I have a few questions for those who work in the publishing industry:
- Would you turn down a manuscript in which the first 4 pages featured nothing but exposition, i.e. no dialogue whatsoever?
- Would you turn down a manuscript geared toward 9-11 year olds that was over 60 thousand words long?
- Would you turn down a manuscript with at least 6 to 8 passive voice sentences in just the first chapter?
- What about a manuscript riddled with adverbs–especially dialogue attribution adverbs?
Congratulations. You just turned down Harry Potter and the Sorcerer's Stone. And you missed out on all that luscious cash.
I've seen headlines, blogs, and tweets about the impending death of the publishing industry, many of them linking it to the rise of e-books and e-book readers. I suspect, however, that the publishing industry's problems run deeper than just technological advances.
My past few posts have focused on a few writing rules J. K. Rowling broke–writing rules publisher, agents, and editors often insist authors follow. Rowling submitted Harry Potter and the Sorcerer's Stone to several publishing houses before finally getting a book deal. No one knows the reasons those publishers turned down Potter, but I have a few suspicions.
Could it be that publishers spend more time focusing on what they think sells books instead of what actually sells books? Harry Potter didn't fit in the publishing industry's box of what they thought could sell. It exploded out of it.
What can we learn from J. K. Rowling and Harry Potter?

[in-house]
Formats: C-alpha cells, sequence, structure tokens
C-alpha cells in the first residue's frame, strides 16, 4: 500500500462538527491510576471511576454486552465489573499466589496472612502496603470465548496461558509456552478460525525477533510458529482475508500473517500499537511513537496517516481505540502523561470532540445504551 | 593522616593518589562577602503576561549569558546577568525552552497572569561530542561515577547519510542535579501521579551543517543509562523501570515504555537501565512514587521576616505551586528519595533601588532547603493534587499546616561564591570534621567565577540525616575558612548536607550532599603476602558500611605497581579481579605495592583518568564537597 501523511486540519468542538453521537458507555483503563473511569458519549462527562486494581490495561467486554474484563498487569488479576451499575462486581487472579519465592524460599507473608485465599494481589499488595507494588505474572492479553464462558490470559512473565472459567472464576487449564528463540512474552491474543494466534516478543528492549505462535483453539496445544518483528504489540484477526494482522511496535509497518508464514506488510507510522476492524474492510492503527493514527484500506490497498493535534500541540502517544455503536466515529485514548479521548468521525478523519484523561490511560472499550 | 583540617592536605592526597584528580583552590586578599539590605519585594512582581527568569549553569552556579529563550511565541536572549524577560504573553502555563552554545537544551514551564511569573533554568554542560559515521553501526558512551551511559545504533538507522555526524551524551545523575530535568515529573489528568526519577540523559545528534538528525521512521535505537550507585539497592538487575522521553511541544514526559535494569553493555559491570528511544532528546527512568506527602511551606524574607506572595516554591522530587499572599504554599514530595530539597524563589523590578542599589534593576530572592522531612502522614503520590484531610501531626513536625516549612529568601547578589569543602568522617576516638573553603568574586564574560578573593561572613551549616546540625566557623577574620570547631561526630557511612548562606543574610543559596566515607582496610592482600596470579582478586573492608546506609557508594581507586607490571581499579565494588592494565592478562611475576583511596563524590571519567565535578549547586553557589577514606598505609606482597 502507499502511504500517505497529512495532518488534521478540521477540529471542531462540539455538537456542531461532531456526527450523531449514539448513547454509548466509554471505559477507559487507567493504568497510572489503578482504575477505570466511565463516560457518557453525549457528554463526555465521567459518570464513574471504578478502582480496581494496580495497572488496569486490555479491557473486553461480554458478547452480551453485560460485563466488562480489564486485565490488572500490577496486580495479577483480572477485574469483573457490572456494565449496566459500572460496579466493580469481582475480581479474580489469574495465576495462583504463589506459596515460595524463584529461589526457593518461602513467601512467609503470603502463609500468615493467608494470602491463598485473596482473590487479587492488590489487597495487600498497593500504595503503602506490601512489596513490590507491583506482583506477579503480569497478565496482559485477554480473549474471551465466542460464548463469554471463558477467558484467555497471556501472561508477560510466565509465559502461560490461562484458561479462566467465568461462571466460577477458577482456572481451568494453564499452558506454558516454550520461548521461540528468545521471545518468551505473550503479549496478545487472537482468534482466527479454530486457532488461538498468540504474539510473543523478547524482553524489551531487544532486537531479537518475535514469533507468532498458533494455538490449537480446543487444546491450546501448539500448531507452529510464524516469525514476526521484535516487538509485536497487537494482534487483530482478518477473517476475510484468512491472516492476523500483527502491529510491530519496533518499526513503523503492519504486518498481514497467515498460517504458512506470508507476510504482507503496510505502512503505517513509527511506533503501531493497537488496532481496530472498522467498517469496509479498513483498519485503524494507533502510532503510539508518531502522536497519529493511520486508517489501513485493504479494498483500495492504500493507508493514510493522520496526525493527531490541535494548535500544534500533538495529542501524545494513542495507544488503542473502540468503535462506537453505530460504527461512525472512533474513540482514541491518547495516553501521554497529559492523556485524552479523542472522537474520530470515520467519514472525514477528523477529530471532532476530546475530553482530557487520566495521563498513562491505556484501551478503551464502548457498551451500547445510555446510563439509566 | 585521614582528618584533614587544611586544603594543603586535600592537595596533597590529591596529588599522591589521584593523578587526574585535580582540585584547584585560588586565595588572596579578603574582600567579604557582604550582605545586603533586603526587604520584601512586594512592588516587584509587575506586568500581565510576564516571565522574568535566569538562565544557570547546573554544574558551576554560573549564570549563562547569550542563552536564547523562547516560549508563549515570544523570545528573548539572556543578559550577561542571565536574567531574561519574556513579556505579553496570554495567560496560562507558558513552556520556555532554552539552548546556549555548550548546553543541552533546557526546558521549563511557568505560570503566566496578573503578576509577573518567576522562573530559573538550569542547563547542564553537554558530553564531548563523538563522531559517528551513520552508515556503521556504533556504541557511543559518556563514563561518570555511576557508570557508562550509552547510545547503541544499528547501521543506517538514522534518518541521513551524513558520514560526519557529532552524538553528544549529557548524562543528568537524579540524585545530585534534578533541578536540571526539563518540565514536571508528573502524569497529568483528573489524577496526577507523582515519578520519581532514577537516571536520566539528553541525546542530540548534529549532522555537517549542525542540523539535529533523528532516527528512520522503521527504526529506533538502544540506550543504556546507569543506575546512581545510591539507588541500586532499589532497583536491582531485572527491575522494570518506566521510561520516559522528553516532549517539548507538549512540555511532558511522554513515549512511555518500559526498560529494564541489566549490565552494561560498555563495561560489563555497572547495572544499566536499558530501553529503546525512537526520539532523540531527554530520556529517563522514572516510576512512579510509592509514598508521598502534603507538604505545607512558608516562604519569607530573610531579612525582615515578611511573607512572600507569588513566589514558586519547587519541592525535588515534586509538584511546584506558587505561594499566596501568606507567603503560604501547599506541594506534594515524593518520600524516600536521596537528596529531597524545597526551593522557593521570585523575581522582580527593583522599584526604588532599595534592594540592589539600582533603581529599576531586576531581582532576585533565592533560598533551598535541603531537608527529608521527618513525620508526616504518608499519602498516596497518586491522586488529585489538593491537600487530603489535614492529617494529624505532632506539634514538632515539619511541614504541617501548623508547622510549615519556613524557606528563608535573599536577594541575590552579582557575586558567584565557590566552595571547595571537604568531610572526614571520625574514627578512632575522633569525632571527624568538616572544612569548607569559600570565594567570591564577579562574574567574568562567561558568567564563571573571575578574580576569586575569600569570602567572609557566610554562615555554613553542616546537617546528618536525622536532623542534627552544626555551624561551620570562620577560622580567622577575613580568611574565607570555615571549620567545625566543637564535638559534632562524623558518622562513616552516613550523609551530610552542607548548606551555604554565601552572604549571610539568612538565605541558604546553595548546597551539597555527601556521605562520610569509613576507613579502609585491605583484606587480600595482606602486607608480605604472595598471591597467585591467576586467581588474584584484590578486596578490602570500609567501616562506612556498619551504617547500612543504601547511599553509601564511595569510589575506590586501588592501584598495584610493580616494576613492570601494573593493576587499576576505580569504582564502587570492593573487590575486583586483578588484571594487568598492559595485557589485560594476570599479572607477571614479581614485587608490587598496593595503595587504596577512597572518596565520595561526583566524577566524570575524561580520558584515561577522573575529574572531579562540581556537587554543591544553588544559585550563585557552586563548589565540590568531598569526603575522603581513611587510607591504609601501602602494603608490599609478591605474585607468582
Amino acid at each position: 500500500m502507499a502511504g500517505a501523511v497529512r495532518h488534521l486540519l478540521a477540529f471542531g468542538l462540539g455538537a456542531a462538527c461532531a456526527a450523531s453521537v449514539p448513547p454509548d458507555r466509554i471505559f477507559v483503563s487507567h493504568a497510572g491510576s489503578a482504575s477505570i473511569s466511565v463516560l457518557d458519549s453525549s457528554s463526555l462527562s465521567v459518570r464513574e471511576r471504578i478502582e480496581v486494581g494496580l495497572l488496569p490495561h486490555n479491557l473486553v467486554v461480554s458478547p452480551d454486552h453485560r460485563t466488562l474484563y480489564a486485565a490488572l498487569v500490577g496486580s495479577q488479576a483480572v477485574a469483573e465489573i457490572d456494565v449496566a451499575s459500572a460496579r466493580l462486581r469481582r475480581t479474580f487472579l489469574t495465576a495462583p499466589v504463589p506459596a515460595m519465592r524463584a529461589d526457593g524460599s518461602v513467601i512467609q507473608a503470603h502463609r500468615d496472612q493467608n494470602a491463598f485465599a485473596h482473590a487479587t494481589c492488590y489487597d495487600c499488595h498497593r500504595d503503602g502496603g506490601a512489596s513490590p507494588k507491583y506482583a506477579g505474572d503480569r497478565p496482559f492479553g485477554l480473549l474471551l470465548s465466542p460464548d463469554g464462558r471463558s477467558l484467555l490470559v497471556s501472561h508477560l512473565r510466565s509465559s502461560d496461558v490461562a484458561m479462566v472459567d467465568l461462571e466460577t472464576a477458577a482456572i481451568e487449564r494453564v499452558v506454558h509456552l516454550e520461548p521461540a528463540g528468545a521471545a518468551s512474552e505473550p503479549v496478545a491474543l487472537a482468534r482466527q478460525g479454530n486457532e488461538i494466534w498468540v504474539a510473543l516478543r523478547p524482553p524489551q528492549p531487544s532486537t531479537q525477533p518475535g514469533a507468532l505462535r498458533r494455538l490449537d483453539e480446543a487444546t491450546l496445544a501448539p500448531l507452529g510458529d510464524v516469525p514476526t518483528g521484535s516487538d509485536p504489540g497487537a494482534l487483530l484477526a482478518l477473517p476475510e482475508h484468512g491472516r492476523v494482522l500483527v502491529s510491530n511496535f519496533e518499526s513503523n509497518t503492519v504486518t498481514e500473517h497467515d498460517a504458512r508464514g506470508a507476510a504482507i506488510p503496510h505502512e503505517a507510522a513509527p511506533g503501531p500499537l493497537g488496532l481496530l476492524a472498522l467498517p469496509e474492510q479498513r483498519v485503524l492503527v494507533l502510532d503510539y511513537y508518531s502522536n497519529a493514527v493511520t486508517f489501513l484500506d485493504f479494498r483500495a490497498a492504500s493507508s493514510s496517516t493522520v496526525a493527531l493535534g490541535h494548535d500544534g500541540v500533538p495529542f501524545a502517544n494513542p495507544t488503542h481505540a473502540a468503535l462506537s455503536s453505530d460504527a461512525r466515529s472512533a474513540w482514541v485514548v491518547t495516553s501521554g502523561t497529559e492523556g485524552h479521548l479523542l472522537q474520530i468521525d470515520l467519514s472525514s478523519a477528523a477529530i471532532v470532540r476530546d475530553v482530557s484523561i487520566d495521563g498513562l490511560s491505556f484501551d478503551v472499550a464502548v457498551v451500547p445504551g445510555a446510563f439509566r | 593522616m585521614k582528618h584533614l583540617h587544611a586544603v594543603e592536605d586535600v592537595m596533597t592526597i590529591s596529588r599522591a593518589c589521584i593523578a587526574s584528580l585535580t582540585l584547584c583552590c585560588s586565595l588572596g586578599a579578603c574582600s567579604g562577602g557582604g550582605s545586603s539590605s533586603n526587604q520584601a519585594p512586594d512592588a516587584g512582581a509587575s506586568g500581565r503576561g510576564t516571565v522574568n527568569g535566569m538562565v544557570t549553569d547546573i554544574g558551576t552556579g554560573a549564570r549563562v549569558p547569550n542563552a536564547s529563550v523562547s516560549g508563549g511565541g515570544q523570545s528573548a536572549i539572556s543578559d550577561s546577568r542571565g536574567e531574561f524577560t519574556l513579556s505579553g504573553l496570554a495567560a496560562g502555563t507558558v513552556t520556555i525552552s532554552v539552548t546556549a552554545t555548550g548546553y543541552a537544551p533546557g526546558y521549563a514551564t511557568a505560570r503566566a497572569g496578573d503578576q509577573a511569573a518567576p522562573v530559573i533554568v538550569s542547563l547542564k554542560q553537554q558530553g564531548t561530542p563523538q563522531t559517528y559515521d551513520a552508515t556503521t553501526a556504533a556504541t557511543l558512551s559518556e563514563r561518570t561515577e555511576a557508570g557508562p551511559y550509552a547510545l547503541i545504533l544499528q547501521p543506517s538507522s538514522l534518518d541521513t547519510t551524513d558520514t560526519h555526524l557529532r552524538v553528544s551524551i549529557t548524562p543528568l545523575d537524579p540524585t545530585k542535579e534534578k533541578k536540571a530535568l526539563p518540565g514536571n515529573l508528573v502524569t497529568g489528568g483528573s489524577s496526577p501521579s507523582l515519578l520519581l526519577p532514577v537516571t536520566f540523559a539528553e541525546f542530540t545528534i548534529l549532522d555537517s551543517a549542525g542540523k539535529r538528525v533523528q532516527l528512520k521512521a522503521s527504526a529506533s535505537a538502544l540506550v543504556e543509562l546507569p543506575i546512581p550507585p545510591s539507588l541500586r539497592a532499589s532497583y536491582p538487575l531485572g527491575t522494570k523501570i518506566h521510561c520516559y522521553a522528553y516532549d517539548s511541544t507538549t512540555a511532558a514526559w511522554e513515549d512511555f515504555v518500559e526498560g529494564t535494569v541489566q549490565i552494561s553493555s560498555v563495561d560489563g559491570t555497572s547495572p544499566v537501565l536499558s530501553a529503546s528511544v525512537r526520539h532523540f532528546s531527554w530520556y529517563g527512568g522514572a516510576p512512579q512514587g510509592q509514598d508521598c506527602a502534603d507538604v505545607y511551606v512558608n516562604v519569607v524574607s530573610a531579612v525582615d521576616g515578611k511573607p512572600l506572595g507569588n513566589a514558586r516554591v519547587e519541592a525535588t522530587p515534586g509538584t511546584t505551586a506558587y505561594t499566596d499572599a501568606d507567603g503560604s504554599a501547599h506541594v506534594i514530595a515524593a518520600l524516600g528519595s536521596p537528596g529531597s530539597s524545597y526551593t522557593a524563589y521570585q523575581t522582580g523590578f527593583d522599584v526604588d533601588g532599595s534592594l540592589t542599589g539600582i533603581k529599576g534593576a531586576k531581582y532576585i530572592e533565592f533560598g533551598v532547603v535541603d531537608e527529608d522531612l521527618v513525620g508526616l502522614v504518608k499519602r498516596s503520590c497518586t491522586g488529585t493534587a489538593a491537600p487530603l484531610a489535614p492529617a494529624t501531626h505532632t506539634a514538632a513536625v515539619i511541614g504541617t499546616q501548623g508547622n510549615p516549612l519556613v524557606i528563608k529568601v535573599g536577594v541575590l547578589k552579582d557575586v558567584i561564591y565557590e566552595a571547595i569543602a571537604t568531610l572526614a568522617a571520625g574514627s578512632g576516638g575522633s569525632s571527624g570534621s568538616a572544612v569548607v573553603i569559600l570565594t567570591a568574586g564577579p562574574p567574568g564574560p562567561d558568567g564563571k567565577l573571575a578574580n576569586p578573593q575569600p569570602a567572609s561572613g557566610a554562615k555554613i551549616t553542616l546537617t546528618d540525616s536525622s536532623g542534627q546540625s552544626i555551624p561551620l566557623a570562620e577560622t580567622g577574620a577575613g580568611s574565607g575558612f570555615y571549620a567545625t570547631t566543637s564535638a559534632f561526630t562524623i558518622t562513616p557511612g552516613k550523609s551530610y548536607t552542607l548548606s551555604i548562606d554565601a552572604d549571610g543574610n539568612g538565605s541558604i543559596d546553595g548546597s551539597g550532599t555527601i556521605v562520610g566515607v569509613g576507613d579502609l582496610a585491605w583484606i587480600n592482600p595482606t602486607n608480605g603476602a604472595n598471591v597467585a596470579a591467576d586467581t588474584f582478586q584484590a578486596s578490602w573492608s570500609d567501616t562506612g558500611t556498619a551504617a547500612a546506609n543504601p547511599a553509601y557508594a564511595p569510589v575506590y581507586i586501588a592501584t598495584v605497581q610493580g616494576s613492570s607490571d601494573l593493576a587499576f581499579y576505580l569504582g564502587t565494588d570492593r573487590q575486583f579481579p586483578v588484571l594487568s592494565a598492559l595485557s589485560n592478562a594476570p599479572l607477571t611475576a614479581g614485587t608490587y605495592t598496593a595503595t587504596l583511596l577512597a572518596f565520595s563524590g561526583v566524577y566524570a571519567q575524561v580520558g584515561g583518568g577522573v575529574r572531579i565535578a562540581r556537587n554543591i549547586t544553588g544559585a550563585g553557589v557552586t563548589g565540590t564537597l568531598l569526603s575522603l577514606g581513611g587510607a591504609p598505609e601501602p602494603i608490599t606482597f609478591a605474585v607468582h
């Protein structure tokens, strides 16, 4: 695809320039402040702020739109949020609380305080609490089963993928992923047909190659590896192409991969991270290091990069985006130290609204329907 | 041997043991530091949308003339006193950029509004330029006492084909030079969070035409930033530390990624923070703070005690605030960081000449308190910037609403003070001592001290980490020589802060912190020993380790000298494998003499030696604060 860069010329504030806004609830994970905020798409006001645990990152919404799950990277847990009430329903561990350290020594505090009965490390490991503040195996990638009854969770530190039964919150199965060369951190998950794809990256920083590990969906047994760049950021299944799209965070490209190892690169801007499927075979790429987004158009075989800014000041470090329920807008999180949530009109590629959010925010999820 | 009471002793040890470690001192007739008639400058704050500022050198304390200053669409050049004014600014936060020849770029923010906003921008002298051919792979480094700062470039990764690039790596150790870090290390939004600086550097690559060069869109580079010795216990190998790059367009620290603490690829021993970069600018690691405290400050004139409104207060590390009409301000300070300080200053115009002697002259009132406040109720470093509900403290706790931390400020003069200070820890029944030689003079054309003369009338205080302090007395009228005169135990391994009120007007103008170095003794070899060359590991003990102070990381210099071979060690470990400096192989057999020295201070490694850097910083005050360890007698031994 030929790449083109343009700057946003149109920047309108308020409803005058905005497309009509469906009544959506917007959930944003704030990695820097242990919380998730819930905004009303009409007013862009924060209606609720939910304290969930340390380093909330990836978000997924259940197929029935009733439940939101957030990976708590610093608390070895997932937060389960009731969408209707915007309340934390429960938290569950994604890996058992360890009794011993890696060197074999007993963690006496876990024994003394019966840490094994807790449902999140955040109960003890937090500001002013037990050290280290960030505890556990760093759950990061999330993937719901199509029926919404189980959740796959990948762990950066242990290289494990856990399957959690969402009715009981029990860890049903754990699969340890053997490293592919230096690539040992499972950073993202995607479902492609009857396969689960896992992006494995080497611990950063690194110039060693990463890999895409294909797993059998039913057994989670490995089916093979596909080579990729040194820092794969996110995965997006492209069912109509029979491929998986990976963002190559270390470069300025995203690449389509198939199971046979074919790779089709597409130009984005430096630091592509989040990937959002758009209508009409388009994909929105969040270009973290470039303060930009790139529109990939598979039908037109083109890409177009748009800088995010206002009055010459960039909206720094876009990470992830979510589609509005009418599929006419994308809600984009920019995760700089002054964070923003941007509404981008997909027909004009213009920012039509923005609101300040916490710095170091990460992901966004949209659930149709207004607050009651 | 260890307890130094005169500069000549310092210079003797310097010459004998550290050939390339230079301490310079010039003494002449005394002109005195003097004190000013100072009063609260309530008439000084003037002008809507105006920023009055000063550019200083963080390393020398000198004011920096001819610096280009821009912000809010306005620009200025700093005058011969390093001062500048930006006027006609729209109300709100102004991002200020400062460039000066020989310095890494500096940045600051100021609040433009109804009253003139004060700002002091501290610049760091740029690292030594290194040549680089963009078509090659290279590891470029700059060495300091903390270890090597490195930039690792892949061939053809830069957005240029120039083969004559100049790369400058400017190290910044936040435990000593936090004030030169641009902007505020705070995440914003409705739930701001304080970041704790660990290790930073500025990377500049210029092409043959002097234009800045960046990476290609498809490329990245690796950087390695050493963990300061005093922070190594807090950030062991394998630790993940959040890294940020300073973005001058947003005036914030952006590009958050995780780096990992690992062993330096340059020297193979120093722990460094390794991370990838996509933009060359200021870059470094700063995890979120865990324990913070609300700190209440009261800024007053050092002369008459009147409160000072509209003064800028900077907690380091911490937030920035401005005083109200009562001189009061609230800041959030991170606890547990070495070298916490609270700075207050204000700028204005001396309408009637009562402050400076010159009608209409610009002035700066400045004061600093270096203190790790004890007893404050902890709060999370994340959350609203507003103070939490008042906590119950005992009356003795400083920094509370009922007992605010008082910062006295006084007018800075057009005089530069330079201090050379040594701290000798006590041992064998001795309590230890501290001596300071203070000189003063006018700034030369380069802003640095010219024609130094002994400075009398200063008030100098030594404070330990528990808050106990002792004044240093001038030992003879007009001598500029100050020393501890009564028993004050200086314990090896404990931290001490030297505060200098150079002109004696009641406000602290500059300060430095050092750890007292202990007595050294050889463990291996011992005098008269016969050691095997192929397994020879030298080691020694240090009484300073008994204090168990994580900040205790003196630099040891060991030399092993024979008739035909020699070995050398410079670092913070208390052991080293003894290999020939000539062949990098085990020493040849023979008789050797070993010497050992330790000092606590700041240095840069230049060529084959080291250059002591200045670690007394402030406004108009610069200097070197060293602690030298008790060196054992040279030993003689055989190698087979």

- A captivating story trumps all writing rules. Write captivating stories. Buy captivating manuscripts.
- The publishing industry should concentrate less on finding manuscripts that fit in their rules and their "boxes" and more on finding captivating stories. Lose the fear and allow yourself a little creativity.
- Writers should focus on writing captivating stories and worry about the rules later.
- That being said, writers should still be aware of industry standard rules. Learn the craft. Play the game. Sometimes in order to get your captivating story out there, you've got to march to someone else's drum.
What do you think? Has the publishing industry stopped concentrating on what makes a story sell?
This post is part of a mini-series of posts. Click below to read previous posts in the series.
- On Writing: How to Break the Rules & Get Away With It!
- On Writing: How to Break the "Kill the Narrator Rule" & Get Away With It!
- On Writing: How to Break the "Eliminate Passive Voice Rule" & Get Away With It!
- On Writing: How to Break the "Eliminate Bland Adjectives Rule" & Get Away With It!
- On Writing: How to Break the "Eliminate Adverbs Rule" & Get Away With It!
- On Writing: How to Break the "Never Shift POVs Rule" & Get Away With It!
Fantasy novelist M. B. Weston is the author of The Elysian Chronicles, a fantasy series about guardian angel warfare and treason, which is being adapted into a graphic novel series by Wandering Sage Publications, Inc. Weston speaks to children, teens, and adults about writing and the process of getting published. For more information on M. B. Weston, visit www.mbweston.com. Find out more about The Elysian Chronicles at www.elysianchronicles.com.